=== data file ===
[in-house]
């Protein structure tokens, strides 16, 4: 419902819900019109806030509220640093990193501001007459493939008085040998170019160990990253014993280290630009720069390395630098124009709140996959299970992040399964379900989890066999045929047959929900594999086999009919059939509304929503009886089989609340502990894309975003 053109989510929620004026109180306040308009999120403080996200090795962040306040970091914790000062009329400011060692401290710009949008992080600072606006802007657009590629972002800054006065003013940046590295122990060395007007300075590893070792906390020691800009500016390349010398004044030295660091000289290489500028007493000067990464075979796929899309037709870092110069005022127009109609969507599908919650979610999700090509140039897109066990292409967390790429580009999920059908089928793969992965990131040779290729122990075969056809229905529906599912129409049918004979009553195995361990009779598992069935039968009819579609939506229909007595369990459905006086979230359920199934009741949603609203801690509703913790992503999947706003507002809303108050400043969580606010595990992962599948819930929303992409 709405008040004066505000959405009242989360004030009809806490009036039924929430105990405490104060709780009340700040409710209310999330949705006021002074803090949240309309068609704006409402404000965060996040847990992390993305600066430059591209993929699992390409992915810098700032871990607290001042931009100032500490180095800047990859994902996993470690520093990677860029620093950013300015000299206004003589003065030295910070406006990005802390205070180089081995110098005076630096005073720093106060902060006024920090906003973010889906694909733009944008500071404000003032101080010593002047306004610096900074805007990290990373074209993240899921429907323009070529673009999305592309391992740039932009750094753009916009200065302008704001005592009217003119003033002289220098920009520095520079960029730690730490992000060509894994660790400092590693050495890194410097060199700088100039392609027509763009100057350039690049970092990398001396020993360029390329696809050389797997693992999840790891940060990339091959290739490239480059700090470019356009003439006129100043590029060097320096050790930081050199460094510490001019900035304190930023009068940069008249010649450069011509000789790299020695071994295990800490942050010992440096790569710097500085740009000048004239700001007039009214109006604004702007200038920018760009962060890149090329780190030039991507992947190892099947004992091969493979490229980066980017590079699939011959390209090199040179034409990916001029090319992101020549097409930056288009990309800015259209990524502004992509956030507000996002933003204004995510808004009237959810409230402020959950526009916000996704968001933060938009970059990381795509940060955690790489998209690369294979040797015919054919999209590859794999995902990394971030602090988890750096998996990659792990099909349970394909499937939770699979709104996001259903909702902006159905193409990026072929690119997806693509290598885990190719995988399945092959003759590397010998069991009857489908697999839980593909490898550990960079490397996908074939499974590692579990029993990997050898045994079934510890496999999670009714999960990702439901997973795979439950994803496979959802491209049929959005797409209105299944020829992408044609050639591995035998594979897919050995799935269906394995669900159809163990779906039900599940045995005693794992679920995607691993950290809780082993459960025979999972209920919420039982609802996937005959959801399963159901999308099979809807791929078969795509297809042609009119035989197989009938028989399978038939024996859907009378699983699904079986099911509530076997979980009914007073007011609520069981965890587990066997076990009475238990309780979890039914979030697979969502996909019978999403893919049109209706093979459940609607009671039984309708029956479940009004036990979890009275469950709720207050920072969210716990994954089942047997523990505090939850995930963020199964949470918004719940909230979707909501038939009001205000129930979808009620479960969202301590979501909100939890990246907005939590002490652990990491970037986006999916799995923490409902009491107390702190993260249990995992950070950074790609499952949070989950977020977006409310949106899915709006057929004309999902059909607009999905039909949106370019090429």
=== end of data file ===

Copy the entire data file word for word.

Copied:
[in-house]
């Protein structure tokens, strides 16, 4: 419902819900019109806030509220640093990193501001007459493939008085040998170019160990990253014993280290630009720069390395630098124009709140996959299970992040399964379900989890066999045929047959929900594999086999009919059939509304929503009886089989609340502990894309975003 053109989510929620004026109180306040308009999120403080996200090795962040306040970091914790000062009329400011060692401290710009949008992080600072606006802007657009590629972002800054006065003013940046590295122990060395007007300075590893070792906390020691800009500016390349010398004044030295660091000289290489500028007493000067990464075979796929899309037709870092110069005022127009109609969507599908919650979610999700090509140039897109066990292409967390790429580009999920059908089928793969992965990131040779290729122990075969056809229905529906599912129409049918004979009553195995361990009779598992069935039968009819579609939506229909007595369990459905006086979230359920199934009741949603609203801690509703913790992503999947706003507002809303108050400043969580606010595990992962599948819930929303992409 709405008040004066505000959405009242989360004030009809806490009036039924929430105990405490104060709780009340700040409710209310999330949705006021002074803090949240309309068609704006409402404000965060996040847990992390993305600066430059591209993929699992390409992915810098700032871990607290001042931009100032500490180095800047990859994902996993470690520093990677860029620093950013300015000299206004003589003065030295910070406006990005802390205070180089081995110098005076630096005073720093106060902060006024920090906003973010889906694909733009944008500071404000003032101080010593002047306004610096900074805007990290990373074209993240899921429907323009070529673009999305592309391992740039932009750094753009916009200065302008704001005592009217003119003033002289220098920009520095520079960029730690730490992000060509894994660790400092590693050495890194410097060199700088100039392609027509763009100057350039690049970092990398001396020993360029390329696809050389797997693992999840790891940060990339091959290739490239480059700090470019356009003439006129100043590029060097320096050790930081050199460094510490001019900035304190930023009068940069008249010649450069011509000789790299020695071994295990800490942050010992440096790569710097500085740009000048004239700001007039009214109006604004702007200038920018760009962060890149090329780190030039991507992947190892099947004992091969493979490229980066980017590079699939011959390209090199040179034409990916001029090319992101020549097409930056288009990309800015259209990524502004992509956030507000996002933003204004995510808004009237959810409230402020959950526009916000996704968001933060938009970059990381795509940060955690790489998209690369294979040797015919054919999209590859794999995902990394971030602090988890750096998996990659792990099909349970394909499937939770699979709104996001259903909702902006159905193409990026072929690119997806693509290598885990190719995988399945092959003759590397010998069991009857489908697999839980593909490898550990960079490397996908074939499974590692579990029993990997050898045994079934510890496999999670009714999960990702439901997973795979439950994803496979959802491209049929959005797409209105299944020829992408044609050639591995035998594979897919050995799935269906394995669900159809163990779906039900599940045995005693794992679920995607691993950290809780082993459960025979999972209920919420039982609802996937005959959801399963159901999308099979809807791929078969795509297809042609009119035989197989009938028989399978038939024996859907009378699983699904079986099911509530076997979980009914007073007011609520069981965890587990066997076990009475238990309780979890039914979030697979969502996909019978999403893919049109209706093979459940609607009671039984309708029956479940009004036990979890009275469950709720207050920072969210716990994954089942047997523990505090939850995930963020199964949470918004719940909230979707909501038939009001205000129930979808009620479960969202301590979501909100939890990246907005939590002490652990990491970037986006999916799995923490409902009491107390702190993260249990995992950070950074790609499952949070989950977020977006409310949106899915709006057929004309999902059909607009999905039909949106370019090429």